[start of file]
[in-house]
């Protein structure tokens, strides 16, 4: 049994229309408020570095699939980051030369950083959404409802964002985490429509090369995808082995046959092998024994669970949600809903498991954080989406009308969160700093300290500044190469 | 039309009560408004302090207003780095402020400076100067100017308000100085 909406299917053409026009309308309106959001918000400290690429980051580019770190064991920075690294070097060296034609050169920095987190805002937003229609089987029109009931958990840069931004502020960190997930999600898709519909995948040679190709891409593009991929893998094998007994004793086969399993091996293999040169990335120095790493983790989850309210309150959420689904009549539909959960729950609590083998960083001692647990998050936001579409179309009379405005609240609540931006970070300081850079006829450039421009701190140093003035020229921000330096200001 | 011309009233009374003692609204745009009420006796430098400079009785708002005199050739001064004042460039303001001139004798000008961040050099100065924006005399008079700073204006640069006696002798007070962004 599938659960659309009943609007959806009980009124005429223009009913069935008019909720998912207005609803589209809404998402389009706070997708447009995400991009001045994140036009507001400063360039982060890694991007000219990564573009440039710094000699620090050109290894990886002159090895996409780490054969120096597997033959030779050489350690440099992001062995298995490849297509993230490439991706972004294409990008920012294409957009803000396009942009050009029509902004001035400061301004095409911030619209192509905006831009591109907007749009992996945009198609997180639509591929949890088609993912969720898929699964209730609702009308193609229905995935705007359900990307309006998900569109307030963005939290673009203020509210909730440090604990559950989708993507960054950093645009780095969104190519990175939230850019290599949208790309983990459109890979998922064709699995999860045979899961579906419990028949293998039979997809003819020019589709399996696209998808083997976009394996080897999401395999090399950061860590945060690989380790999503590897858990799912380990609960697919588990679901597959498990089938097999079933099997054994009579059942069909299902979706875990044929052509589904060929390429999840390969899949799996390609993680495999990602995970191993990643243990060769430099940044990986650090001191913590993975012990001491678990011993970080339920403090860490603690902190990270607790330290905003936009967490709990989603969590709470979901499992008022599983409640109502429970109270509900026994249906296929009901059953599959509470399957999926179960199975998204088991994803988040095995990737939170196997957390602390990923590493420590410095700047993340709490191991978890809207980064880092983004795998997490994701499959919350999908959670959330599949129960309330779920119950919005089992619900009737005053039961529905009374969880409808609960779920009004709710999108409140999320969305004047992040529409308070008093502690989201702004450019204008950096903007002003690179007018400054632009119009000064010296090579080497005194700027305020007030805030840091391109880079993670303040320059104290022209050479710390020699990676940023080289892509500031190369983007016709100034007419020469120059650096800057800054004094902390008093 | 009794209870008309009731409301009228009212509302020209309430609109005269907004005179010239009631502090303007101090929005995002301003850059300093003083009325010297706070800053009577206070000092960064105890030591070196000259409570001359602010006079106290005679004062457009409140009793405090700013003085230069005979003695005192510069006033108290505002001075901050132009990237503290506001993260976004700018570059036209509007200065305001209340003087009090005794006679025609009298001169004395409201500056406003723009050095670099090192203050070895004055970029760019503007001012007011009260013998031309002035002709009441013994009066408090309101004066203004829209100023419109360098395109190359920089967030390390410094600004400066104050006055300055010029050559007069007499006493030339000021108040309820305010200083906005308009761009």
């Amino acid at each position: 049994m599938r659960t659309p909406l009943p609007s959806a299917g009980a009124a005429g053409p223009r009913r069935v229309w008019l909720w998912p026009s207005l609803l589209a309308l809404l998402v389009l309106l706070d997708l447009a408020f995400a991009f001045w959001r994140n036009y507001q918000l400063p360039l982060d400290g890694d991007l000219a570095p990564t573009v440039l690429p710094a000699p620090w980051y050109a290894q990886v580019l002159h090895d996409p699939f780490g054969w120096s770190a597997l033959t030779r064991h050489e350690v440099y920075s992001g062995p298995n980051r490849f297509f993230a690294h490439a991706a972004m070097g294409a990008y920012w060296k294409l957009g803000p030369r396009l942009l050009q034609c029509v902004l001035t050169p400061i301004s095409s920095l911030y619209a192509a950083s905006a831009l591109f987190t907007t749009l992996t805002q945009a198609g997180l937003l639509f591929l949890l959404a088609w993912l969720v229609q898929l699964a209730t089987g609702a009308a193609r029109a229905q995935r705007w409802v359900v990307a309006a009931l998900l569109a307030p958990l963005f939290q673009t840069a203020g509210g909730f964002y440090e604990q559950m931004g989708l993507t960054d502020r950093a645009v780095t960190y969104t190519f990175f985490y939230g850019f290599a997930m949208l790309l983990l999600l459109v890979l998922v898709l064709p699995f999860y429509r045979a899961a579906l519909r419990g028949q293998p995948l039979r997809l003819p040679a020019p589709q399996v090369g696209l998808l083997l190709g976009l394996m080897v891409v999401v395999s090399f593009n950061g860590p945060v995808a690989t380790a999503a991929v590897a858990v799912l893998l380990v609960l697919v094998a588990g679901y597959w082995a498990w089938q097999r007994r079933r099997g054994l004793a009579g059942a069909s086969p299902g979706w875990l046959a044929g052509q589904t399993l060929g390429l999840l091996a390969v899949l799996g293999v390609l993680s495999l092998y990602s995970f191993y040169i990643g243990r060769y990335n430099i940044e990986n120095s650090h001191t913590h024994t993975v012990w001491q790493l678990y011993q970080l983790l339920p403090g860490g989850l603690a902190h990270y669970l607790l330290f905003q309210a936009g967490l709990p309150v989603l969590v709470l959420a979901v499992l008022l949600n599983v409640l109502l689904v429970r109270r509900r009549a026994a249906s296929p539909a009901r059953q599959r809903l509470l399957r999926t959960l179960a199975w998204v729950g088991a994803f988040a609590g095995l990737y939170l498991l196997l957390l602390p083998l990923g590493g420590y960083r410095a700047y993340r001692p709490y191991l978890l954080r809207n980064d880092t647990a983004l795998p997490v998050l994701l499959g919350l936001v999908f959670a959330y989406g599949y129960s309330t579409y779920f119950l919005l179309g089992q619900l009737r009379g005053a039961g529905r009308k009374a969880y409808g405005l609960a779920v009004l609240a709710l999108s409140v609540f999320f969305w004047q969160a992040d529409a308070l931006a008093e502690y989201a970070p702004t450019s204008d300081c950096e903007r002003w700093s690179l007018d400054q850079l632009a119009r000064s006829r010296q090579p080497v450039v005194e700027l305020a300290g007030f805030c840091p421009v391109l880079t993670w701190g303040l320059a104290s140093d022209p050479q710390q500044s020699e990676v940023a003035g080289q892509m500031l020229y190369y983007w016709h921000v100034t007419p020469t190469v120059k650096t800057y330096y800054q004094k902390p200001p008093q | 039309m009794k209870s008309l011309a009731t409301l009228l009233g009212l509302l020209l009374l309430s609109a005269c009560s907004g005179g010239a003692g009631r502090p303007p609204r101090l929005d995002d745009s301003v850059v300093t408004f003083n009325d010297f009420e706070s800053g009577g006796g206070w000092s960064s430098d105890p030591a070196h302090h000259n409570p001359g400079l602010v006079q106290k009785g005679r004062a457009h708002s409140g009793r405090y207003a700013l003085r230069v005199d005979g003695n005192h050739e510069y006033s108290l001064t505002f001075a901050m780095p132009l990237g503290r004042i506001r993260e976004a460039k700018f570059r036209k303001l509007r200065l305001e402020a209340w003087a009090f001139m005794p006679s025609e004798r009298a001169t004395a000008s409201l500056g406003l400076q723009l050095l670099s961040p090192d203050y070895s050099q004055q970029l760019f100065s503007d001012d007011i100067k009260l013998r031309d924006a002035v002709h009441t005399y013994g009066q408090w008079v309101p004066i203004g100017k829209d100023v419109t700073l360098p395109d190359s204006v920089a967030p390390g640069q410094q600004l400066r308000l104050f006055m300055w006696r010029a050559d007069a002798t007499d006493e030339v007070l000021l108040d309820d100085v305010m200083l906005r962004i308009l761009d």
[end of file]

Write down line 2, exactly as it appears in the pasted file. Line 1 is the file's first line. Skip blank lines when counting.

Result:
């Protein structure tokens, strides 16, 4: 049994229309408020570095699939980051030369950083959404409802964002985490429509090369995808082995046959092998024994669970949600809903498991954080989406009308969160700093300290500044190469 | 039309009560408004302090207003780095402020400076100067100017308000100085 909406299917053409026009309308309106959001918000400290690429980051580019770190064991920075690294070097060296034609050169920095987190805002937003229609089987029109009931958990840069931004502020960190997930999600898709519909995948040679190709891409593009991929893998094998007994004793086969399993091996293999040169990335120095790493983790989850309210309150959420689904009549539909959960729950609590083998960083001692647990998050936001579409179309009379405005609240609540931006970070300081850079006829450039421009701190140093003035020229921000330096200001 | 011309009233009374003692609204745009009420006796430098400079009785708002005199050739001064004042460039303001001139004798000008961040050099100065924006005399008079700073204006640069006696002798007070962004 599938659960659309009943609007959806009980009124005429223009009913069935008019909720998912207005609803589209809404998402389009706070997708447009995400991009001045994140036009507001400063360039982060890694991007000219990564573009440039710094000699620090050109290894990886002159090895996409780490054969120096597997033959030779050489350690440099992001062995298995490849297509993230490439991706972004294409990008920012294409957009803000396009942009050009029509902004001035400061301004095409911030619209192509905006831009591109907007749009992996945009198609997180639509591929949890088609993912969720898929699964209730609702009308193609229905995935705007359900990307309006998900569109307030963005939290673009203020509210909730440090604990559950989708993507960054950093645009780095969104190519990175939230850019290599949208790309983990459109890979998922064709699995999860045979899961579906419990028949293998039979997809003819020019589709399996696209998808083997976009394996080897999401395999090399950061860590945060690989380790999503590897858990799912380990609960697919588990679901597959498990089938097999079933099997054994009579059942069909299902979706875990044929052509589904060929390429999840390969899949799996390609993680495999990602995970191993990643243990060769430099940044990986650090001191913590993975012990001491678990011993970080339920403090860490603690902190990270607790330290905003936009967490709990989603969590709470979901499992008022599983409640109502429970109270509900026994249906296929009901059953599959509470399957999926179960199975998204088991994803988040095995990737939170196997957390602390990923590493420590410095700047993340709490191991978890809207980064880092983004795998997490994701499959919350999908959670959330599949129960309330779920119950919005089992619900009737005053039961529905009374969880409808609960779920009004709710999108409140999320969305004047992040529409308070008093502690989201702004450019204008950096903007002003690179007018400054632009119009000064010296090579080497005194700027305020007030805030840091391109880079993670303040320059104290022209050479710390020699990676940023080289892509500031190369983007016709100034007419020469120059650096800057800054004094902390008093 | 009794209870008309009731409301009228009212509302020209309430609109005269907004005179010239009631502090303007101090929005995002301003850059300093003083009325010297706070800053009577206070000092960064105890030591070196000259409570001359602010006079106290005679004062457009409140009793405090700013003085230069005979003695005192510069006033108290505002001075901050132009990237503290506001993260976004700018570059036209509007200065305001209340003087009090005794006679025609009298001169004395409201500056406003723009050095670099090192203050070895004055970029760019503007001012007011009260013998031309002035002709009441013994009066408090309101004066203004829209100023419109360098395109190359920089967030390390410094600004400066104050006055300055010029050559007069007499006493030339000021108040309820305010200083906005308009761009």